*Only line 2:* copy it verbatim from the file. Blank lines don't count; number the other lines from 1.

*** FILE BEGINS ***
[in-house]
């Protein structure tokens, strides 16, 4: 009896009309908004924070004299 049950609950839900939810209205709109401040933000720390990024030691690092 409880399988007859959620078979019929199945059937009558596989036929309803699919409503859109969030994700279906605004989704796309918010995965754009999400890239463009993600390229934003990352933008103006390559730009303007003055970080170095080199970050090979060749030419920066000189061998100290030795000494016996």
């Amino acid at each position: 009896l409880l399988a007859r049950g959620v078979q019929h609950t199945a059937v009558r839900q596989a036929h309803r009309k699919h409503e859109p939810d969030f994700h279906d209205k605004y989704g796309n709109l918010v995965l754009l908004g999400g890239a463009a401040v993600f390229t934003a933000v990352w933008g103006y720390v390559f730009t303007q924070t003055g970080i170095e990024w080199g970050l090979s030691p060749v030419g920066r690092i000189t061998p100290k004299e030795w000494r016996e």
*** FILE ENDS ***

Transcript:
């Protein structure tokens, strides 16, 4: 009896009309908004924070004299 049950609950839900939810209205709109401040933000720390990024030691690092 409880399988007859959620078979019929199945059937009558596989036929309803699919409503859109969030994700279906605004989704796309918010995965754009999400890239463009993600390229934003990352933008103006390559730009303007003055970080170095080199970050090979060749030419920066000189061998100290030795000494016996």